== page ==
Yes. Rashi cites this in his commentary to Gen. 36:3 (explaining why the name of one of Eisav's wives is given as "Machalath" when earlier she was called Basemath; Machalath is related to mechilah, forgiveness), in the name of Aggadas Midrash Sefer Shmuel (ch. 17). (It's also in the Yerushalmi, Bikkurim 3:3.)
This is in fact one of the reasons why a bride and groom fast on their wedding day: it's like their own personal Yom Kippur. (Beis Shmuel on Shulchan Aruch, Even Ha'ezer 61:6)
The Lubavitcher Rebbe zt"l, in an analysis of these sources (and of the question why we infer this from a verse describing Eisav's marriage, of all people), explains that one way of looking at this is that it's the act of marriage itself - even without associated teshuvah - that brings about Divine forgiveness, much like Yom Kippur (according to some opinions). Further, he says, even those - including Rashi - who implicitly say that the wedding must be accompanied by teshuvah, would agree that even a thought of teshuvah counts for this purpose (thus the Midrash, Bereishis Rabbah 67:13, speaks of Eisav "considering converting," even though in the end he didn't follow through). The reason for this, he goes on to say, is because it enables the important mitzvah of p'ru ur'vu - procreation (in both the physical and spiritual senses).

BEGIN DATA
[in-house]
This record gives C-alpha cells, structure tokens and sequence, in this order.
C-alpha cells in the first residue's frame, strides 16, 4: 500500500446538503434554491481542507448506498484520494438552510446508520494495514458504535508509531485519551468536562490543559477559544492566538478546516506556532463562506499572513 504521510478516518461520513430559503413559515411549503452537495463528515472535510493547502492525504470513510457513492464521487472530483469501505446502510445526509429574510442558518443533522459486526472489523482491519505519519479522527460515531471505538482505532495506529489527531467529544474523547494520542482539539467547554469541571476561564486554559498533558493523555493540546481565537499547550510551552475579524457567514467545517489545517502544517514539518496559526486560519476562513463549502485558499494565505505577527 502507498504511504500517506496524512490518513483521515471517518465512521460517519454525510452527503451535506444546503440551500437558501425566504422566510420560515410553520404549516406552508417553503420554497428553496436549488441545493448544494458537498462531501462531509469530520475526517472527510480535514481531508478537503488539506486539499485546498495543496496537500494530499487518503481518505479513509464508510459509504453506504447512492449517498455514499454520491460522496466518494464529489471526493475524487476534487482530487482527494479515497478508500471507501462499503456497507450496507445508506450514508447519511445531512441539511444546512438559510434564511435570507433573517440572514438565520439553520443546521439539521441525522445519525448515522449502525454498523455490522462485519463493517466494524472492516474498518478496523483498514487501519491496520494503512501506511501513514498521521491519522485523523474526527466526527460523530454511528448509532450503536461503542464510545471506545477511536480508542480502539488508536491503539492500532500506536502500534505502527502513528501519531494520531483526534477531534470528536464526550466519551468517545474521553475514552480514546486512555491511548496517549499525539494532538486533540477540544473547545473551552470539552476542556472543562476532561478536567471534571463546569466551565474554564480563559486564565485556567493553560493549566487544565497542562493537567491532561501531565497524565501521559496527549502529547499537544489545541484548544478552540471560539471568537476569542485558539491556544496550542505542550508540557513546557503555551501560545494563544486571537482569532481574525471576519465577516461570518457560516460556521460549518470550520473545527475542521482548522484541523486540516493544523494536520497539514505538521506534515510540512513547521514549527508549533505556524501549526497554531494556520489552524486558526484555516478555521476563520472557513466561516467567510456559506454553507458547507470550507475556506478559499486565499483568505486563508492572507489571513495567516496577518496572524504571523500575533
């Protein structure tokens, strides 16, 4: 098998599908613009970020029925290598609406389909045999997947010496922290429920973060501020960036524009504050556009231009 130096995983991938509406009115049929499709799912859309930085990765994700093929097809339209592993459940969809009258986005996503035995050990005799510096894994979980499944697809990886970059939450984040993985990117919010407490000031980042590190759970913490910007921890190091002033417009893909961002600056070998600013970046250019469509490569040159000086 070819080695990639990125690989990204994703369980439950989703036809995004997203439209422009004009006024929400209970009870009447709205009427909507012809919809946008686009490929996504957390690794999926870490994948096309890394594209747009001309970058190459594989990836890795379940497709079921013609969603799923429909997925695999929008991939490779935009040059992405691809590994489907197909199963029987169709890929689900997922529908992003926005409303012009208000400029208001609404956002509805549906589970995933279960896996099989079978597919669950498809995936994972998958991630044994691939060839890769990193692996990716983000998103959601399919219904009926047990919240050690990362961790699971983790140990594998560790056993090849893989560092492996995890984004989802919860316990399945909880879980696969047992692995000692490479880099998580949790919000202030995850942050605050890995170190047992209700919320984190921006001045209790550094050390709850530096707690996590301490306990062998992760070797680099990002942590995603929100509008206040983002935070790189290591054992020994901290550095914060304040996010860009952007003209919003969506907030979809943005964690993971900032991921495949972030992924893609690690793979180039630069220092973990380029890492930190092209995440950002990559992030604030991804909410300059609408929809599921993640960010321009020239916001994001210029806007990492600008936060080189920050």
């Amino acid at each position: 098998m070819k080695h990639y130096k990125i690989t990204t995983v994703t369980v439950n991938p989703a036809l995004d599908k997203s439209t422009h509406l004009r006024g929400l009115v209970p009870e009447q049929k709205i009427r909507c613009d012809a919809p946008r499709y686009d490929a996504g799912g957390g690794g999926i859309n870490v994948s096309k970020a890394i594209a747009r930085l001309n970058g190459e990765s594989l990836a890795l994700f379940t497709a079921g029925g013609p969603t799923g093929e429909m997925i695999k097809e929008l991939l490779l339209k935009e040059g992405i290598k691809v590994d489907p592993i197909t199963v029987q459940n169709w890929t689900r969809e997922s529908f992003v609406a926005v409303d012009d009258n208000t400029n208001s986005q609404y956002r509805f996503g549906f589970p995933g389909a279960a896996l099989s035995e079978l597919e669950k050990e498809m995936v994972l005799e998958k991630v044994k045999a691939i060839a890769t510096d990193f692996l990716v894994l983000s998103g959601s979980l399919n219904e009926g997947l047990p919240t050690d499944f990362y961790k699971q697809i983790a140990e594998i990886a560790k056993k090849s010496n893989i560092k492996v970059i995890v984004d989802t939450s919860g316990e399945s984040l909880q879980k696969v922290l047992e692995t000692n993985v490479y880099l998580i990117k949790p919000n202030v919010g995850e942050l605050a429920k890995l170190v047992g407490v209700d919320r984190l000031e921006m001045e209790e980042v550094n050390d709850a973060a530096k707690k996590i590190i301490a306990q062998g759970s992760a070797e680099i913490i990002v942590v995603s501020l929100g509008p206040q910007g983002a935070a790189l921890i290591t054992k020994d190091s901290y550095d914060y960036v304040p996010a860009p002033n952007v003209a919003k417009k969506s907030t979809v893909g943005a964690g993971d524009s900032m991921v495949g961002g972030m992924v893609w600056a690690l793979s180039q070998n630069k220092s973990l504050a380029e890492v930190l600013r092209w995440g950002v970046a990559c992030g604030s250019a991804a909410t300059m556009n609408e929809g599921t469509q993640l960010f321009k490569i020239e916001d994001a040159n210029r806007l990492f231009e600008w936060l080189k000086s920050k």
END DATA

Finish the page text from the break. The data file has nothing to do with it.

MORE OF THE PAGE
So based on this, it is possible that it would apply even to sins between man and man (which, after all, Eisav was guilty of too).